The areas most affected by the war voted “yes”, while most of the cities voted “no” (Bogota and Cali, however, voted “yes”). Hurricane Matthew may have played a role, since the Caribbean Coast has been severely affected by the war and was expected to be a “yes” stronghold.

Disenchantment with the process played a role. After four years of negotiations, the people were being asked to show up to rubber-stamp a process the parameters of which they did not have a say in setting. Most of them chose not to show up at all, and half of them voted not to give the rubber stamp. Though Colombia’s social movements voted “yes”, they had critiques of the process – that the war against the people would continue under this peace, that the economic model had been left untouched, that their voices were heard only in tokenistic ways at the table. These feelings, and not just the right-wing opposition organized by Uribe, may have contributed to the lack of enthusiasm for the “yes” side.

Before despairing of eternal conflict, however, let us clarify what this result was and was not.

It is certainly not a mandate for war. At a virtual tie (50.23% no, 49.76% yes) and with almost twice as many abstainers as voters, this can only be read as a sign of division and a lack of consensus, not the unequivocal statement of a vengeful electorate.

It is not driving FARC straight back into the jungle – certainly not right away. FARC immediately communicated that they view this result as a sign that they must work even harder for peace, and reiterated that they will continue to use only words as their weapons in the days ahead. The cease-fire stands. The negotiators will be back in Cuba this week.

President Santos walked out of the palace to a spontaneous demonstration of people chanting “We Want Peace! Not One Step Back!” and told them, and the media that he would continue to work for peace and that the peace process would continue to move forward. His next step was to call a meeting of all political parties to find a consensus process to move forward. It is unfortunate but inevitable that Uribe’s spoiler party will have to be a part of this process.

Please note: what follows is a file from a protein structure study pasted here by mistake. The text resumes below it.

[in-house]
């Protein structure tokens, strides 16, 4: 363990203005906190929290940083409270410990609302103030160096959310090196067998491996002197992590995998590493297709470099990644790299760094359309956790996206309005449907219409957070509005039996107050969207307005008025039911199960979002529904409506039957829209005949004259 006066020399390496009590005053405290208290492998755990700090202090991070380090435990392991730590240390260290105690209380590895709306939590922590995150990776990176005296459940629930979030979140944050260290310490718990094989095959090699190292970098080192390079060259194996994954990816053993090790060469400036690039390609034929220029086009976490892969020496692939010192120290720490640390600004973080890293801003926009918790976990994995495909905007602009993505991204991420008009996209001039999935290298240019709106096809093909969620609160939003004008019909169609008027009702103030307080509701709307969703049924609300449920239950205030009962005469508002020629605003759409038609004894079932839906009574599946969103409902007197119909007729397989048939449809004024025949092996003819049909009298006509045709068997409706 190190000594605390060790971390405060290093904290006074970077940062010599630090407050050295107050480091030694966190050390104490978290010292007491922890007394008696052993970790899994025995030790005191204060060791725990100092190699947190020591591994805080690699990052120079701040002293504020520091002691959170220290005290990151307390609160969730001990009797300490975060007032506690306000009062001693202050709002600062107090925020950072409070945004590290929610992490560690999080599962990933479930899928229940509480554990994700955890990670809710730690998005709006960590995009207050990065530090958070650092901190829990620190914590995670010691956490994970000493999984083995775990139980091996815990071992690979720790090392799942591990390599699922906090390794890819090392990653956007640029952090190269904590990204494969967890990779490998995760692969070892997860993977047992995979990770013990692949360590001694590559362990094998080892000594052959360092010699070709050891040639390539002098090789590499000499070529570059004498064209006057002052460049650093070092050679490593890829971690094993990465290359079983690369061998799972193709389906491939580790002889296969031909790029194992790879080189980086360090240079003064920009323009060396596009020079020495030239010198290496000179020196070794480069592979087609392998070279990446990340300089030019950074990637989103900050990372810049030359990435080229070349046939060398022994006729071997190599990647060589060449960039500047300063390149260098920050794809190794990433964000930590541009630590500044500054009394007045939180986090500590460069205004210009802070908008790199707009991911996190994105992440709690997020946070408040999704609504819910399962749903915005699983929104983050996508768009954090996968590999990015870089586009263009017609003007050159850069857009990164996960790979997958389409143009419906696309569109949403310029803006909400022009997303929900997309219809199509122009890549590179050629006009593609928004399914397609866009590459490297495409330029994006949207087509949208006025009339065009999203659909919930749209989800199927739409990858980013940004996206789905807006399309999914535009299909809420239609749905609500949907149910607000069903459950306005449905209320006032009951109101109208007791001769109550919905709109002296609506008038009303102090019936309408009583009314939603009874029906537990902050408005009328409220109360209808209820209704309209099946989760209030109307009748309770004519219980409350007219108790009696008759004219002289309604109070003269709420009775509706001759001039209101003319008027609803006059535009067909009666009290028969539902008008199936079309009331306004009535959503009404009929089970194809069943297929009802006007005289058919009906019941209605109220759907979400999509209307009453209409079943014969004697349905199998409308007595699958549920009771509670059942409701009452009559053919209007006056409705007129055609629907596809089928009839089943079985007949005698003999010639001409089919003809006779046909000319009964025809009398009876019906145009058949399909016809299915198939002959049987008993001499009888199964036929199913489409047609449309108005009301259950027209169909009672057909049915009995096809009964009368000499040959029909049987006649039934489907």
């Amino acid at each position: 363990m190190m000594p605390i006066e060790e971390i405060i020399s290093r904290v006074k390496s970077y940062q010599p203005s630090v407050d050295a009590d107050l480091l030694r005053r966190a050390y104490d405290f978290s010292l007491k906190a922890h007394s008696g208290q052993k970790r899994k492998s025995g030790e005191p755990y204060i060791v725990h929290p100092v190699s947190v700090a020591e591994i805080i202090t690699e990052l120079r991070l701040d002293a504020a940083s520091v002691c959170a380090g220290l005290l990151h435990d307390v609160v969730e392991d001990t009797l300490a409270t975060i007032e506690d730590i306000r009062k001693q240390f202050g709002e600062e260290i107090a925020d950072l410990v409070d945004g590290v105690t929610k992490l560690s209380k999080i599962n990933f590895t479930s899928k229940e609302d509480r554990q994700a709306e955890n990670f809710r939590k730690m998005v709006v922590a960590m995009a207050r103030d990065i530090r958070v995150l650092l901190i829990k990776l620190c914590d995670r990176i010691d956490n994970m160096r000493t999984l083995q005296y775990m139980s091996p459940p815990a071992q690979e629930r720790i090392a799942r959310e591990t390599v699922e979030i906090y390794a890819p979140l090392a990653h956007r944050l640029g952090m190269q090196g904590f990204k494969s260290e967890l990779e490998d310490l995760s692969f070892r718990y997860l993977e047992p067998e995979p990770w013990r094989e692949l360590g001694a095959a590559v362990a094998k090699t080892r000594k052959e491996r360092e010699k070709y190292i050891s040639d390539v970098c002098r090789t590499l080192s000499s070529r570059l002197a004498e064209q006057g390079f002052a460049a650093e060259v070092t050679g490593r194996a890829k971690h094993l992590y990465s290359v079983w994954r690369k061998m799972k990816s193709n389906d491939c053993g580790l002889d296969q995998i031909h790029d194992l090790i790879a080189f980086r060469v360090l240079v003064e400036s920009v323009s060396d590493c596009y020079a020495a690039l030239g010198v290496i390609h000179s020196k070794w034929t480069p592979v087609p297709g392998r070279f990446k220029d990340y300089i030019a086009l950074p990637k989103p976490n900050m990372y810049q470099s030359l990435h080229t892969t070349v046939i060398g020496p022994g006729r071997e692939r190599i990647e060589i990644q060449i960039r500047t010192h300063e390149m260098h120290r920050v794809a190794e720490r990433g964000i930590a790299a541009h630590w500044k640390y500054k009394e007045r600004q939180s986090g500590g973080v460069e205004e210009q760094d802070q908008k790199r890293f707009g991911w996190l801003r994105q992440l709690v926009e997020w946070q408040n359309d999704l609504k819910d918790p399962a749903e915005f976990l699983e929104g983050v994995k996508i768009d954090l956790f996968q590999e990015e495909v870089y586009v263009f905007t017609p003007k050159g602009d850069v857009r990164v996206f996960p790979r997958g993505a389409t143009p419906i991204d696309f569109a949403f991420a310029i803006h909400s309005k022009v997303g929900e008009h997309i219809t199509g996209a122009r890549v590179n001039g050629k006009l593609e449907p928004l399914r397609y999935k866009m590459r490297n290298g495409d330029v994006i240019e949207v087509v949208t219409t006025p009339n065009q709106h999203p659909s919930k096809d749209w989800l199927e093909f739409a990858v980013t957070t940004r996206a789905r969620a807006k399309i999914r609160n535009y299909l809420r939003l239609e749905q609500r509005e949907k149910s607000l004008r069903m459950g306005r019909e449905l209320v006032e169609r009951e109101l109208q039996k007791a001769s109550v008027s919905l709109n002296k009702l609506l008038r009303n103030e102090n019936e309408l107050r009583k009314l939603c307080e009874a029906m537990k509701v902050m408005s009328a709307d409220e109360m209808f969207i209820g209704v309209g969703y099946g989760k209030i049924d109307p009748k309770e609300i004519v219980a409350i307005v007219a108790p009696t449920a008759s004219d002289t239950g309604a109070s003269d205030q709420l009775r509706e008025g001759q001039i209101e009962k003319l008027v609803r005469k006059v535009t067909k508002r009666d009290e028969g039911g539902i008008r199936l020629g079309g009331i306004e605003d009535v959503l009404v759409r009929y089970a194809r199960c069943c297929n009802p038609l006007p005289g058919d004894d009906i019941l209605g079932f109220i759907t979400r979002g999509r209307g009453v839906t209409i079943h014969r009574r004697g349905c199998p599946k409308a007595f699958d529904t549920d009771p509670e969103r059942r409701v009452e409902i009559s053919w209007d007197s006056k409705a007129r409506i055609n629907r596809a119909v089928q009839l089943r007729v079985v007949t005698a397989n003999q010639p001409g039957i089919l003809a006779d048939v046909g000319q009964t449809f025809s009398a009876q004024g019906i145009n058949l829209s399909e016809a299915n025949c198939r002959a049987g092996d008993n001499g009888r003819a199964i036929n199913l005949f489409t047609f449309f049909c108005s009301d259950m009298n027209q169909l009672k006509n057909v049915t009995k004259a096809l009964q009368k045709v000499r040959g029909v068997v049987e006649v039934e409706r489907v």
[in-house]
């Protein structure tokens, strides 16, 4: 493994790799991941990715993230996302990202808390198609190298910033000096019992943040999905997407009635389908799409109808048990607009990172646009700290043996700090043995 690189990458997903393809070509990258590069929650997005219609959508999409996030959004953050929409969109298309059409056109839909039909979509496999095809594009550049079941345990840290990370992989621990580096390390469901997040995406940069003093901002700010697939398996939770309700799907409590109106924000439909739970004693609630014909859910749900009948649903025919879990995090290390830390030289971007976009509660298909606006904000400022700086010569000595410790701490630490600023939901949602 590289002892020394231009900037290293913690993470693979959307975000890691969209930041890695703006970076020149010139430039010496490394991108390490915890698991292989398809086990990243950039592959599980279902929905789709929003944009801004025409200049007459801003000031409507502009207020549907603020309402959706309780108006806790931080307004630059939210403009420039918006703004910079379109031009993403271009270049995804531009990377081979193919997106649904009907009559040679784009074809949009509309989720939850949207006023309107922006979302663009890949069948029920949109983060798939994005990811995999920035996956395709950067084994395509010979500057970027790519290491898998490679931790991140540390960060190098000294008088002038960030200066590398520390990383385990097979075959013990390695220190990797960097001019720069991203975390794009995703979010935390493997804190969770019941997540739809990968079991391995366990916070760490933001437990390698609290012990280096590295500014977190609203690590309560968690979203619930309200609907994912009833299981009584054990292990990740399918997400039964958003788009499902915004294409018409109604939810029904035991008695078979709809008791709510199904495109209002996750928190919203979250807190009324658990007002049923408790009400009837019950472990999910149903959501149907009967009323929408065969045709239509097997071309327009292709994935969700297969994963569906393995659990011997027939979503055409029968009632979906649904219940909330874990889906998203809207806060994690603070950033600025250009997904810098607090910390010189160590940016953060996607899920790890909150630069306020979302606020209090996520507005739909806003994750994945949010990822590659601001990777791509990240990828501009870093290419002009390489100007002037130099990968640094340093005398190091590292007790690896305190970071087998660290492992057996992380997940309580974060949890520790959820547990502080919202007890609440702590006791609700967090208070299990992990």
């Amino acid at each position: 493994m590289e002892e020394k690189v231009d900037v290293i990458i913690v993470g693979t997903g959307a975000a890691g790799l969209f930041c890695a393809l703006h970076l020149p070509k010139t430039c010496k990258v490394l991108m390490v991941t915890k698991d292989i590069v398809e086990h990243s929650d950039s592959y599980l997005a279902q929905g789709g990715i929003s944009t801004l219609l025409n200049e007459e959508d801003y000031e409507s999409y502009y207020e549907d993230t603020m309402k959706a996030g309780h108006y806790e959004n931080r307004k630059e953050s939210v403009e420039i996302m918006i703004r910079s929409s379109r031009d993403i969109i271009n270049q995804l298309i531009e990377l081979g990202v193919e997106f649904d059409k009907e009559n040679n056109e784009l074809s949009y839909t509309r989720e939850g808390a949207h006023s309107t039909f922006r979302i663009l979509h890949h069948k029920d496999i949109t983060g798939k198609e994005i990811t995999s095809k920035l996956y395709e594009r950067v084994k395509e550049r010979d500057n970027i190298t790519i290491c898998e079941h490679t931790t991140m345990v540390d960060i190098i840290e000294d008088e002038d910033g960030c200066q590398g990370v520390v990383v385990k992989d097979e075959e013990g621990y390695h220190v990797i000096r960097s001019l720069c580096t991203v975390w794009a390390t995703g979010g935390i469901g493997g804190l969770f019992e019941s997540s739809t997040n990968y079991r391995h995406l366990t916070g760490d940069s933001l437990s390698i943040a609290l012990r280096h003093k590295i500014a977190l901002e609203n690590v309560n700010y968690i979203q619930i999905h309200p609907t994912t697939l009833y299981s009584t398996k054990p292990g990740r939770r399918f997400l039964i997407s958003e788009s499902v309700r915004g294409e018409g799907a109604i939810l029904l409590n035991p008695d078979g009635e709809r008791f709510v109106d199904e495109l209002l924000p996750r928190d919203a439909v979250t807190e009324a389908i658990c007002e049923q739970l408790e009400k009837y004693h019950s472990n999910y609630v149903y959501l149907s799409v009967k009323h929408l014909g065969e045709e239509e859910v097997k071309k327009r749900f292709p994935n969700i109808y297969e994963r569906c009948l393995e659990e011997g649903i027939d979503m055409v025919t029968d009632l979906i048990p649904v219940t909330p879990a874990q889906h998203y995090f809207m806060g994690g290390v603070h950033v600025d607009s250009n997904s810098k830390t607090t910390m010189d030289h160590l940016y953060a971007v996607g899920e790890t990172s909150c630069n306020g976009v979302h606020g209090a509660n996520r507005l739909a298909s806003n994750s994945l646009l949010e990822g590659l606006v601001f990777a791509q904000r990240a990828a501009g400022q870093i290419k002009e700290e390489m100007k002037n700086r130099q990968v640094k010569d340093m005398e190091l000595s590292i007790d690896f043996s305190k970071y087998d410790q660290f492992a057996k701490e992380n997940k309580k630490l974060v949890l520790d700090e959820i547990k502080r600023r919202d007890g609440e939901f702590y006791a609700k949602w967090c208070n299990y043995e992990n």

The most likely way forward will be to try to make adjustments to the accords that will make it acceptable to at least a substantial number of the “no” campaigners and try to pass them. The “no” side’s main issues were with the “transitional justice” proposals for guerrillas who had committed crimes, with some of the land reform and redistribution proposals, and with the conversion of FARC into a political party. Unfortunately these were also the key points making the deal acceptable to FARC – so the work of making the adjustments will not be straightforward or easy.

One of the campaigners for the peace deal, liberal former senator Piedad Cordoba, tried to find a silver lining, telling TeleSUR that voters had given Colombians an opportunity to dialogue again. Perhaps the “yes” side took the support of the people for granted. As the process moves forward after this turn, proponents of peace are unlikely to forget this hard lesson.

Elections Theater: Are fair elections too hard for the international community to manage?

For the past eleven years, since the coup and overthrow of the elected government in 2004, Haiti has been deemed so dysfunctional, so failed, a state, that the international community has decided to run it directly. UN troops patrol its streets. Nongovernmental organizations oversee most aspects of social provision. Donors provide the finances. The resources and reach of the government is limited. There were elections in 2010/11 and there will be a runoff presidential election at the end of December – both of these took place under this limited-government, maximum-international-community, regime (which could be called ‘donor rule’ and which I have called ‘Haiti’s New Dictatorship’). The 2010/11 elections were politicized and unfair. They banned the most popular party, Fanmi Lavalas, from running. The first round of the current elections have been characterized by massive fraud, and Haitians know it. They have no confidence in the elections. They are protesting, and their protests are met with tear gas from police – one of the few things that the government is allowed to do (though this important duty is often shared with the UN).

Some observers may throw up their hands and say, how could you expect credible elections, Haiti is a poor, dysfunctional country. But Haiti has had fair elections – they occurred in 1995 and in 2000, before the UN took over. The international community, which has been governing Haiti directly since 2004, is the body that is incapable of running a fair election. As in Haiti, so in Afghanistan, where the 2014 presidential elections were won by Ashraf Ghani, after which the international community imposed a power-sharing arrangement with the loser, Abdallah Abdallah. An extraordinary agreement was brokered as part of this, that the exact vote totals would not be made public.